Shared scooters and bikes are becoming increasingly common in urban settings when navigating traffic in a car could be more difficult. The ridesharing aspect of these vehicles also makes them convenient for people who do not drive or own a car.
Unfortunately, every new idea often comes with new dangers. Below, our Fort Worth vehicle collision attorneys discuss the hazards of using ridesharing scooters and bikes.
If you were injured in a scooter or bike accident, you should strongly consider getting into contact with our firm as soon as possible. Our lawyers are prepared to help you through the legal process to help you recover maximum compensation. The consultation is free, and there are no upfront fees.
What Are the Risks of Shared Scooters and Bikes?
There are many risks already associated with the use of bikes and scooters on the streets. However, if you throw in the variable of multiple people using the same vehicle without taking the precautions the owner of one would take, you have a recipe for potential disaster.
The most obvious risk of using these rideshare scooters and bikes is that most of them do not come equipped with a helmet. Even if they do, helmets are an easy thing to get lost or stolen off these bikes and scooters. Most people do not walk around with a helmet in a purse or backpack. This means most people are riding these things without helmets.
Other risks associated with the use of shared scooters and bikes include:
Most people who own a scooter or bike know the traffic laws they must follow when riding because there are usually warnings in the owner’s manual. Some scooter companies go as far as including a training manual to help get the user accustomed to the scooter. Since shared scooters and bikes are intended for people who do not own one, there is an increased risk for improper use of these vehicles.
When a person rents a scooter for the first time, it may also be his or her first time riding one. Since people must pay for every ride, they may not want to waste their money learning how it works before taking off to their intended destination. Even the most confident person needs to learn how the brakes and accelerator work. Without someone there to teach the person how to ride the scooter properly, an accident could occur.
Lack of Proper Maintenance
These vehicles are made from consumer-grade parts that are not designed to withstand excessive use. For example, the tread on the tires may wear out faster and may not be replaced as often as it should be. The regular wear and tear on these vehicles could increase the risk of a serious accident.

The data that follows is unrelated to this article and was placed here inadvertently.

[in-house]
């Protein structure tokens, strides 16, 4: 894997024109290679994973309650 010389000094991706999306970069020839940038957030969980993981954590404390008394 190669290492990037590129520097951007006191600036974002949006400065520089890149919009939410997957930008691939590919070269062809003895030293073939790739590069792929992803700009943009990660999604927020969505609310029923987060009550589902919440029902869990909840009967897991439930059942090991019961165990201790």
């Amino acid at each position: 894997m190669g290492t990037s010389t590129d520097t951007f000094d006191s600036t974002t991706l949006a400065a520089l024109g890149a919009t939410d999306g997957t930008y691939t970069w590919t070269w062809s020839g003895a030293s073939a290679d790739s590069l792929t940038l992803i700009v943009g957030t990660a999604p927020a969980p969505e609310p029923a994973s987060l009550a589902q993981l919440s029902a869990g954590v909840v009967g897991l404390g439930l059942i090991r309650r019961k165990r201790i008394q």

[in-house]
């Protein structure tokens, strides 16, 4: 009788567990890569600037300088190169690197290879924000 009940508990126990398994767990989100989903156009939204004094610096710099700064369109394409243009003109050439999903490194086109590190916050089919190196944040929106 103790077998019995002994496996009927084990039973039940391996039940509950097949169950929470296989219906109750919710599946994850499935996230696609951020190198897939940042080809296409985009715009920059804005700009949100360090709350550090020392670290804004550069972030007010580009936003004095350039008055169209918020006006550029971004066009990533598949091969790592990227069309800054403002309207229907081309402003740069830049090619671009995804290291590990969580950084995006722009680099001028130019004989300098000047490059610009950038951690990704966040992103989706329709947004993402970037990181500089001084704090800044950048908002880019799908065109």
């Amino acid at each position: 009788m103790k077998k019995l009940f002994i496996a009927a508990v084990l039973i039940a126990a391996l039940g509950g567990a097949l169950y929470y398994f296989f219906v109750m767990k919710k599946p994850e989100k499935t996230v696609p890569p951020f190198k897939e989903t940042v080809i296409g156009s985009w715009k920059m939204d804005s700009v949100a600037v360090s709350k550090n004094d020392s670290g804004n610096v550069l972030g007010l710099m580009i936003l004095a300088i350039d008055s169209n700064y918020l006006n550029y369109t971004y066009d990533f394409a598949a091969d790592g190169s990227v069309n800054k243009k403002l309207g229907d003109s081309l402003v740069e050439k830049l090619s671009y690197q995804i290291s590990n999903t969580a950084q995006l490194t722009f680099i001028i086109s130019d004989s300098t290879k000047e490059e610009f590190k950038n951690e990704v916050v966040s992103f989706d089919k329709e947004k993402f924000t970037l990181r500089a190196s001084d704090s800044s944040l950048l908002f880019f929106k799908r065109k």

There have also been instances when shared bikes and scooters have been vandalized, including having the brakes cut. Since the companies that own the scooters are not regularly conducting maintenance checks on these vehicles, this could pose a serious risk for those using the shared scooters.
Poor Safety Features and Equipment
Aside from a lack of helmets provided to users, shared scooters and bikes often lack proper safety features for use. For example, weak headlights that drivers and pedestrians may not be able to see at night. Since most shared scooter and bike users tend to use these vehicles at night when public transportation is scarce, this could lead to a serious accident.
The wheels on the shared scooters are also dangerous, as they are small and incapable of shock absorption. This could be a problem because the rider is more likely to lose control of the scooter and get into a collision.
One safety feature shared bikes and scooters do have is an automated speed reduction to prevent riders from traveling at unsafe speeds. However, even this has its own issue, as most shared scooter and bike companies do not put a warning on the vehicles to alert riders to this feature.
Who May Be Liable in a Shared Scooter or Bike Accident?
Liability for a scooter or bike accident generally comes down to whether the person on the bike or scooter acted negligently or the driver who crashed into them did. However, in a shared bike or scooter accident, there is the possibility that the company that owns that shared bike or scooter is liable. This is because of the issues with their product the companies may be aware of yet failed to act on.
Unfortunately, shared scooter and bike companies have taken steps to evade liability by getting users to sign a waiver of liability agreement. This makes holding these companies liable for their actions more difficult, but not impossible. If the company’s product is defective, you may be able to pursue compensation.
However, after an accident, your first course of action should be to contact an attorney to discuss legal options.
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